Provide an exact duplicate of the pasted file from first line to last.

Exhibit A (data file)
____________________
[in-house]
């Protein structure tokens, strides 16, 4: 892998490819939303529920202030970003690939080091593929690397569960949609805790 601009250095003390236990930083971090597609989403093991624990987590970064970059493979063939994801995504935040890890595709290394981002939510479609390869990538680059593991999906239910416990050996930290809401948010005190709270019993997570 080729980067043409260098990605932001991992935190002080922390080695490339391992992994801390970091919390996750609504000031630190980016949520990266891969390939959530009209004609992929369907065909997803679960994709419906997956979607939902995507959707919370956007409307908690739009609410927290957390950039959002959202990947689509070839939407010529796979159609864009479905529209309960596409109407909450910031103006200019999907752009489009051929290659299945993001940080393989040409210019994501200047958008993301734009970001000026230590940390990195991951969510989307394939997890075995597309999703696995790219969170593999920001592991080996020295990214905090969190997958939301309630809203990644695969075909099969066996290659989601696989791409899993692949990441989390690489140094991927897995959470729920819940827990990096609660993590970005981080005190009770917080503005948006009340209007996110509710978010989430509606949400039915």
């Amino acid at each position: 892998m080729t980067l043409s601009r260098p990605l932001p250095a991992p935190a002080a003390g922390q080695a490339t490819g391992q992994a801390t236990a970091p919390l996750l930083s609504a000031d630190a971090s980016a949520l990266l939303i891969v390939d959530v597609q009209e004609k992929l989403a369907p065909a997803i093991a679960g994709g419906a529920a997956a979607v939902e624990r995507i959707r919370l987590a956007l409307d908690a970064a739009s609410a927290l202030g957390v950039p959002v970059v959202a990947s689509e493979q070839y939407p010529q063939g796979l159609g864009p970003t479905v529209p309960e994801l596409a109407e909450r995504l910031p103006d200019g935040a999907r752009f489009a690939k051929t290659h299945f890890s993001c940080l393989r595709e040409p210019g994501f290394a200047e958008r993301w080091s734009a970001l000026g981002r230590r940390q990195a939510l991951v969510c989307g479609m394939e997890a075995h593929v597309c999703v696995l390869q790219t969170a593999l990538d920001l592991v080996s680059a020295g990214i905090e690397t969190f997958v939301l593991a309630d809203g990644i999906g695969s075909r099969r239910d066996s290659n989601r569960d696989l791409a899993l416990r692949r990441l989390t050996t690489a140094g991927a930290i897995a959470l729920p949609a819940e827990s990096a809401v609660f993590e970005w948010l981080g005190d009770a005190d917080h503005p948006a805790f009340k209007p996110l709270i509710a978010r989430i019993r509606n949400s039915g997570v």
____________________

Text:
[in-house]
């Protein structure tokens, strides 16, 4: 892998490819939303529920202030970003690939080091593929690397569960949609805790 601009250095003390236990930083971090597609989403093991624990987590970064970059493979063939994801995504935040890890595709290394981002939510479609390869990538680059593991999906239910416990050996930290809401948010005190709270019993997570 080729980067043409260098990605932001991992935190002080922390080695490339391992992994801390970091919390996750609504000031630190980016949520990266891969390939959530009209004609992929369907065909997803679960994709419906997956979607939902995507959707919370956007409307908690739009609410927290957390950039959002959202990947689509070839939407010529796979159609864009479905529209309960596409109407909450910031103006200019999907752009489009051929290659299945993001940080393989040409210019994501200047958008993301734009970001000026230590940390990195991951969510989307394939997890075995597309999703696995790219969170593999920001592991080996020295990214905090969190997958939301309630809203990644695969075909099969066996290659989601696989791409899993692949990441989390690489140094991927897995959470729920819940827990990096609660993590970005981080005190009770917080503005948006009340209007996110509710978010989430509606949400039915």
């Amino acid at each position: 892998m080729t980067l043409s601009r260098p990605l932001p250095a991992p935190a002080a003390g922390q080695a490339t490819g391992q992994a801390t236990a970091p919390l996750l930083s609504a000031d630190a971090s980016a949520l990266l939303i891969v390939d959530v597609q009209e004609k992929l989403a369907p065909a997803i093991a679960g994709g419906a529920a997956a979607v939902e624990r995507i959707r919370l987590a956007l409307d908690a970064a739009s609410a927290l202030g957390v950039p959002v970059v959202a990947s689509e493979q070839y939407p010529q063939g796979l159609g864009p970003t479905v529209p309960e994801l596409a109407e909450r995504l910031p103006d200019g935040a999907r752009f489009a690939k051929t290659h299945f890890s993001c940080l393989r595709e040409p210019g994501f290394a200047e958008r993301w080091s734009a970001l000026g981002r230590r940390q990195a939510l991951v969510c989307g479609m394939e997890a075995h593929v597309c999703v696995l390869q790219t969170a593999l990538d920001l592991v080996s680059a020295g990214i905090e690397t969190f997958v939301l593991a309630d809203g990644i999906g695969s075909r099969r239910d066996s290659n989601r569960d696989l791409a899993l416990r692949r990441l989390t050996t690489a140094g991927a930290i897995a959470l729920p949609a819940e827990s990096a809401v609660f993590e970005w948010l981080g005190d009770a005190d917080h503005p948006a805790f009340k209007p996110l709270i509710a978010r989430i019993r509606n949400s039915g997570v």